Is it permitted to discuss dreams at night? I was told not to. Also, shouldI follow Islamic books on interpretations of dreams.
In the Name of Allah, Most Merciful and Compassionate
Indeed, discussing dreams is from the Sunna of the Prophet (Peace and blessing of Allah be upon him). There are a number of sound narrations where the Prophet (sa) would ask his companions (May Allah be pleased with them), after the Fajir prayer, if they had any dreams. In another narration the Prophet (sa) equated the righteous dream with a part of Prophet-Hood itself.
However, there are a few points that should be noted:
1. There is an agreement amongst the scholars that dreams cannot be used as proof regarding Islamic Law.
2. The interpretation of dreams and the like is not something that is learned, but is a gift from Allah (The Most High) given to some of His servants.
3. Good dreams should be shared with one’s close and sincere friends. I would personally recommend sharing it with one’s Sheikh or Imam only for the following reasons:
a) You will avoid the jealousy and animosity of others.
b) You will avoid the danger of showing off and falling into showing off.
4. If one has a frightening dream, he should spit on is left side and not inform others of it. This is based on the statement of the Prophet (sa) related by Al-Bukhari:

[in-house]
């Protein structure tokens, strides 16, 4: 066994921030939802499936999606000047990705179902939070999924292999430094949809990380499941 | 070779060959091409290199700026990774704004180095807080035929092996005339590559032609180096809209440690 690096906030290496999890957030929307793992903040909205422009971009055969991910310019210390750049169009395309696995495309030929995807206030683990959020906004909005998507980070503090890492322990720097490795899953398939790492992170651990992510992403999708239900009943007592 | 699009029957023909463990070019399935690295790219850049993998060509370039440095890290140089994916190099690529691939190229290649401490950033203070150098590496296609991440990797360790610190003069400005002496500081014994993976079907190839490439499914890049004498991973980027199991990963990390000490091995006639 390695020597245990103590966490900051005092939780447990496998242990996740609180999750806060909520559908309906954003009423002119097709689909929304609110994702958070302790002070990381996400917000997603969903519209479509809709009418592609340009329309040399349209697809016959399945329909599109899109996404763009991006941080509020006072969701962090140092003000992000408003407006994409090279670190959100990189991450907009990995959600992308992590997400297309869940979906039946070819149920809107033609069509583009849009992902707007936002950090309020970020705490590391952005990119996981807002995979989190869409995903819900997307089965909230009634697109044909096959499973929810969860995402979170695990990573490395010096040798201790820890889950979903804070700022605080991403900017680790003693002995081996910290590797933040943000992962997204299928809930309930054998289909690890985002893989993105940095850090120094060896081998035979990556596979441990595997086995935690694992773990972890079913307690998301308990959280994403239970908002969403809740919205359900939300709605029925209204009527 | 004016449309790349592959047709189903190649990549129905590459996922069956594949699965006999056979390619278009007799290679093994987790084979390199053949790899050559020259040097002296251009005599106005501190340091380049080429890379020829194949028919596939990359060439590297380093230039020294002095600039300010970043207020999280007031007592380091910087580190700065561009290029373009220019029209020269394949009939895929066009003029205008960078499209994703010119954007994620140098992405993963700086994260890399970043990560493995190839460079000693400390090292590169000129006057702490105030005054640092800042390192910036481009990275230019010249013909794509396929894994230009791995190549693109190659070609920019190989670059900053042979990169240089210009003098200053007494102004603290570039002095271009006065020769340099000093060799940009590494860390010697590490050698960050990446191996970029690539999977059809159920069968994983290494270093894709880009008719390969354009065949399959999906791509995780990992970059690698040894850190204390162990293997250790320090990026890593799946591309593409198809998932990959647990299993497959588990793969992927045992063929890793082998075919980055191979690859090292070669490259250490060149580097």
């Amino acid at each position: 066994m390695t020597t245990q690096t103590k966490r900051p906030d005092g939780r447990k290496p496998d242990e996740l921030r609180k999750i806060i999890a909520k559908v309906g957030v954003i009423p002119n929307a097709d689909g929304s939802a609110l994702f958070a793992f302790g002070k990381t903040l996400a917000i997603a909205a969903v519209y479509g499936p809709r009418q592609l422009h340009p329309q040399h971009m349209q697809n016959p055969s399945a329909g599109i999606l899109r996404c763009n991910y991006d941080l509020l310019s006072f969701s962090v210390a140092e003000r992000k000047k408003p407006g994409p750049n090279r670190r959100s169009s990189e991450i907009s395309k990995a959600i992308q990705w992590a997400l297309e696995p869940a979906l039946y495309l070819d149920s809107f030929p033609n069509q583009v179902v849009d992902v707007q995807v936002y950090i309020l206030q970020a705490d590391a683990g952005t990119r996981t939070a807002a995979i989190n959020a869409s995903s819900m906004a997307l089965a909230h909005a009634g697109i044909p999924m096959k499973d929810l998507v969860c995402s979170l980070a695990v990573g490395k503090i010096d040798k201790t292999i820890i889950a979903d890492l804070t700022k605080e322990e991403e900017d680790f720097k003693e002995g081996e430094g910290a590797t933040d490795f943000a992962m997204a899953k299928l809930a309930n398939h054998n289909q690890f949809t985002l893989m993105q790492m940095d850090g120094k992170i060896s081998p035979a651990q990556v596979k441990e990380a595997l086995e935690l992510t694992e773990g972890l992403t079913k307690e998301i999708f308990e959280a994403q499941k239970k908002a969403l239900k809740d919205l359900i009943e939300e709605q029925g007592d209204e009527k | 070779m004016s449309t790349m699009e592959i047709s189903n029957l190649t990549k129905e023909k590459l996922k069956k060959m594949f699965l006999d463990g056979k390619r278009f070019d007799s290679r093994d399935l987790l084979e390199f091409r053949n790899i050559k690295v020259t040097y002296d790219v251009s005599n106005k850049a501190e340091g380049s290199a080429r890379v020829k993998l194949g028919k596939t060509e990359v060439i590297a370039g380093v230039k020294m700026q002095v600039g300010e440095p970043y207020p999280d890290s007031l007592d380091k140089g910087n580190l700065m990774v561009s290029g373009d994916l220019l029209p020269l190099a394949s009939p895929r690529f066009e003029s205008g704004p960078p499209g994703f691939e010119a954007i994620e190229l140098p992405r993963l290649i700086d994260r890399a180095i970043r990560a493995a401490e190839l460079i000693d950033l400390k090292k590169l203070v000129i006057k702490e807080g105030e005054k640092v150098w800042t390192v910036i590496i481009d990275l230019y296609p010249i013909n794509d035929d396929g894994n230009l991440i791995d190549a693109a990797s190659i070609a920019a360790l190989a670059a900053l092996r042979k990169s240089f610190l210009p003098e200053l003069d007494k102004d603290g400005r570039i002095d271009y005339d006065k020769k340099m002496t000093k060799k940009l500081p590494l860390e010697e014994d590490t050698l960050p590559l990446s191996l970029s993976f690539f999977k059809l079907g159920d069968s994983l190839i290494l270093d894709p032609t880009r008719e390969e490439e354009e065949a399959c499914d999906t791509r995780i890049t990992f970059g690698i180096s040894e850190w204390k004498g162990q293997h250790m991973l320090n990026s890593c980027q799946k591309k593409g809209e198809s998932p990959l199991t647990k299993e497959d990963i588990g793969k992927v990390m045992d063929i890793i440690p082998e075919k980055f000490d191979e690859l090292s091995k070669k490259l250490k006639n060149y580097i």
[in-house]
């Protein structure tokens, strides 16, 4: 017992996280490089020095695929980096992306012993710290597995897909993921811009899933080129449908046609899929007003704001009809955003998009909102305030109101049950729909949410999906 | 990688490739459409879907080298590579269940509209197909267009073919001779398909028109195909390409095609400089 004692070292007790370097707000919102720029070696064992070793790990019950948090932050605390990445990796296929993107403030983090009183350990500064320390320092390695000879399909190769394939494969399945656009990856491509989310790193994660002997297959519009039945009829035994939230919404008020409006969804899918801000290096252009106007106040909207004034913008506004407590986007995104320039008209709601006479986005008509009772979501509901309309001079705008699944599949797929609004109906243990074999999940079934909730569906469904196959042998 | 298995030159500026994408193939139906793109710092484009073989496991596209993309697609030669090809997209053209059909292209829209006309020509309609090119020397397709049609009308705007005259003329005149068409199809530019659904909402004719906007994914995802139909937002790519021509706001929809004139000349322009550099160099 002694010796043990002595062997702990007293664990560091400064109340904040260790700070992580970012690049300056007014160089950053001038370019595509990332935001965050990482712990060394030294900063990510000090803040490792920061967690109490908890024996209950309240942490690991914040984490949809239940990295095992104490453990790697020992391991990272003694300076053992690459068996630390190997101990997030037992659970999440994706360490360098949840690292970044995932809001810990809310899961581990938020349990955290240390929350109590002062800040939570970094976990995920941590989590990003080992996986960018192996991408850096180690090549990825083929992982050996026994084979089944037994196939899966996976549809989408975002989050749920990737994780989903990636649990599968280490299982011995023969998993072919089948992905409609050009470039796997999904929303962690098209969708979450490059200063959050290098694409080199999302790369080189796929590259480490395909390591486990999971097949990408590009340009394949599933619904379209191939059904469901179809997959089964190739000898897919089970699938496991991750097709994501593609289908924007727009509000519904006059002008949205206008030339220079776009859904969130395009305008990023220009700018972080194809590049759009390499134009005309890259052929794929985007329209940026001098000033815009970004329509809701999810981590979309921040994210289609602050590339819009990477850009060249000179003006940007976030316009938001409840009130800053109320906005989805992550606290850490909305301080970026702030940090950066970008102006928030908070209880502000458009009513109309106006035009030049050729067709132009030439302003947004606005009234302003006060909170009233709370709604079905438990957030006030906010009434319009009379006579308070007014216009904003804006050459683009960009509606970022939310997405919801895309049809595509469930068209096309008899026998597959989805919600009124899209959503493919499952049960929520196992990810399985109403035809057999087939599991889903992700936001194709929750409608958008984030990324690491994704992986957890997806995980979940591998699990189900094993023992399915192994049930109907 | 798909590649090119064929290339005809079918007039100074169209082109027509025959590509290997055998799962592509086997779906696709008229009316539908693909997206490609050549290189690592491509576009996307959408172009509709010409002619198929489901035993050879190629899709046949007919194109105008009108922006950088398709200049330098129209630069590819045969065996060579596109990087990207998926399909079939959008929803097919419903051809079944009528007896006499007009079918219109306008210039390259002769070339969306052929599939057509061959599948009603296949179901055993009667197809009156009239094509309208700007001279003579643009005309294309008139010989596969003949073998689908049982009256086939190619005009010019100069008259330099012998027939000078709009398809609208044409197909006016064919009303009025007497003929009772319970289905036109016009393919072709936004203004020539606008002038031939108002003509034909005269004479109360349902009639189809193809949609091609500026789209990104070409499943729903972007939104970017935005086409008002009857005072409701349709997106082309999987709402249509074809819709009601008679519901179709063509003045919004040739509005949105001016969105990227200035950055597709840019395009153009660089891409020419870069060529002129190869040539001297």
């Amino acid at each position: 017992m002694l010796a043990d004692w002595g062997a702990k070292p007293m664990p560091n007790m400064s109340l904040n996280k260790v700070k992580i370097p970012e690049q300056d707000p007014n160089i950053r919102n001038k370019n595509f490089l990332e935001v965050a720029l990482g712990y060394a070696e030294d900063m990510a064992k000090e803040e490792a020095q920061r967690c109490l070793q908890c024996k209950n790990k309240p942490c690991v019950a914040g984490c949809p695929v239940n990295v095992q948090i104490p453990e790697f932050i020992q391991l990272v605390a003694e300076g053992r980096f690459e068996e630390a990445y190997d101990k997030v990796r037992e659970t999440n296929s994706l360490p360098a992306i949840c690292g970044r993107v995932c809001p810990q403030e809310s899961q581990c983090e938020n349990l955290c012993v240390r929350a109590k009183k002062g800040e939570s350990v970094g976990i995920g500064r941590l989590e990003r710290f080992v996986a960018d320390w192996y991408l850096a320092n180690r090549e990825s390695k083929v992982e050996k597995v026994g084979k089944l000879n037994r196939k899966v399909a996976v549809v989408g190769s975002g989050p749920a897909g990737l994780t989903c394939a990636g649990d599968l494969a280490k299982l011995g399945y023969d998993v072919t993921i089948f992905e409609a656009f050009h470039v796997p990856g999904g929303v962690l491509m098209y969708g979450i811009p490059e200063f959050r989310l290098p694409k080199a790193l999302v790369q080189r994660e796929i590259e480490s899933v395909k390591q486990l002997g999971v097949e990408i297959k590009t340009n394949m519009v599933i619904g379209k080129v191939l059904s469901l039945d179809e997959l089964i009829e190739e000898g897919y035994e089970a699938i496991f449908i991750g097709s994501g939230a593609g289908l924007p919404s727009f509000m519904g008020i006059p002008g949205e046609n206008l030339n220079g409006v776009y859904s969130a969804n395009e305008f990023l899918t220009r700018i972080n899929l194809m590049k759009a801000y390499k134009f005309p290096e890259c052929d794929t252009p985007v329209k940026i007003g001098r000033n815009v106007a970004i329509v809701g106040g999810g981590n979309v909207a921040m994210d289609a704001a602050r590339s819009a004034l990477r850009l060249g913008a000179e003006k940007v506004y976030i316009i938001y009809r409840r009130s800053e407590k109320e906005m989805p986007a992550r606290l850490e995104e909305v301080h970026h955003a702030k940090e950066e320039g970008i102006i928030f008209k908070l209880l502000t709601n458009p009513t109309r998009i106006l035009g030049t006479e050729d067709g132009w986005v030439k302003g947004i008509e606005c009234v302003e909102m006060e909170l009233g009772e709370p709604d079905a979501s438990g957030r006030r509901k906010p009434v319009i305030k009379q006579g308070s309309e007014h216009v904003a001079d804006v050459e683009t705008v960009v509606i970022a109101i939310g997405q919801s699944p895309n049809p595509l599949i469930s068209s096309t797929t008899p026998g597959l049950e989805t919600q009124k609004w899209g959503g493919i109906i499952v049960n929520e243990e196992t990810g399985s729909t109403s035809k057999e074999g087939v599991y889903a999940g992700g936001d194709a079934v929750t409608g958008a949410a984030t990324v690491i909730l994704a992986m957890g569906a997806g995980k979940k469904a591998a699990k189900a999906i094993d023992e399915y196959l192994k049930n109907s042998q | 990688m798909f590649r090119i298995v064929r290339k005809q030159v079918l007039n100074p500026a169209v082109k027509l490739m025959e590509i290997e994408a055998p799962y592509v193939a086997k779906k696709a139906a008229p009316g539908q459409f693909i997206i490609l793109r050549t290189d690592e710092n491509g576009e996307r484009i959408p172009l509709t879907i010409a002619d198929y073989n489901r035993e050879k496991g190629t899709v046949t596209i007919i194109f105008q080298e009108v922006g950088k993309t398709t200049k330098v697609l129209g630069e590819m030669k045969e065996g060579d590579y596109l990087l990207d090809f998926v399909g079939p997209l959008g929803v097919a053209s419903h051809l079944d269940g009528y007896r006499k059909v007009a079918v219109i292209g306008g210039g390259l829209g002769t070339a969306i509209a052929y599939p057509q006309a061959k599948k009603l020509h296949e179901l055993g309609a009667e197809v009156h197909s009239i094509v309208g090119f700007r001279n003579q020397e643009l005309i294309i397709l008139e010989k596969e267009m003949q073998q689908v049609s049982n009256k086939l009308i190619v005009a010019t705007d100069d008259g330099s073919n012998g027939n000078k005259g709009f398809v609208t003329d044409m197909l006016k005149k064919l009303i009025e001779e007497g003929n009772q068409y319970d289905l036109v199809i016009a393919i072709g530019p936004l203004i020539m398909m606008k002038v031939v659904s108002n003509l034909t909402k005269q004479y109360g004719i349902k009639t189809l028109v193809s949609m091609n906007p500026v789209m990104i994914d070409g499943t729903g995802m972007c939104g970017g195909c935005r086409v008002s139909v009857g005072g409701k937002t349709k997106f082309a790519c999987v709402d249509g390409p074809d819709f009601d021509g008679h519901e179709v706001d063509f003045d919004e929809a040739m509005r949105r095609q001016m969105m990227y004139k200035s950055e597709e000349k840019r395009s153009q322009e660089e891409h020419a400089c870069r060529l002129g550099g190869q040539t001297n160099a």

“The good visions are from Allah and the evil dreams are from Satan. If one sees a dream which one does not like, one should spit on one’s left side and seek the refuge of Allah from Satan; it will not do any harm, and one should not disclose it to anyone, and if one sees a good vision one should feel pleased but should not disclose it to anyone but whom one loves.”
5. Regarding the different books written on dream interpretation there are a few important points that should be noted:
a) Such books represent opinions that might or might not be correct pertaining to the person. Thus, when consulting such works, the opinions expressed should not be accepted say, as a hadith or verse of Qur’an. In others words, such interpretations are not Qat’i (decisive)but mere opinions. They might be right, or they might be wrong.
b) Many of the books written on the subject do not contain sound chains back to the claimed author. For example, the famous work of Ibn Siren is not authentically traced with a sound sanad back to the great Tab’i and scholar Ibn Siren (May Allah’s mercy be upon him). For this reason it might be best to avoid such books and refer one’s dreams directly to a scholar or local person of knowledge.
6) Any advice given regarding dreams and their interpretations must not contradict the Sacred Law. If such advice is given seek clarification from the interpreter. If you are certain that this is advices contradicts the Sacred Law then leave it.
May Allah grant us dreams of the Prophet (May Allah’s peace and blessing be upon him) and bless us to join him (May Allah’s peace and blessing be upon him)
And Allah (The Most High) knows best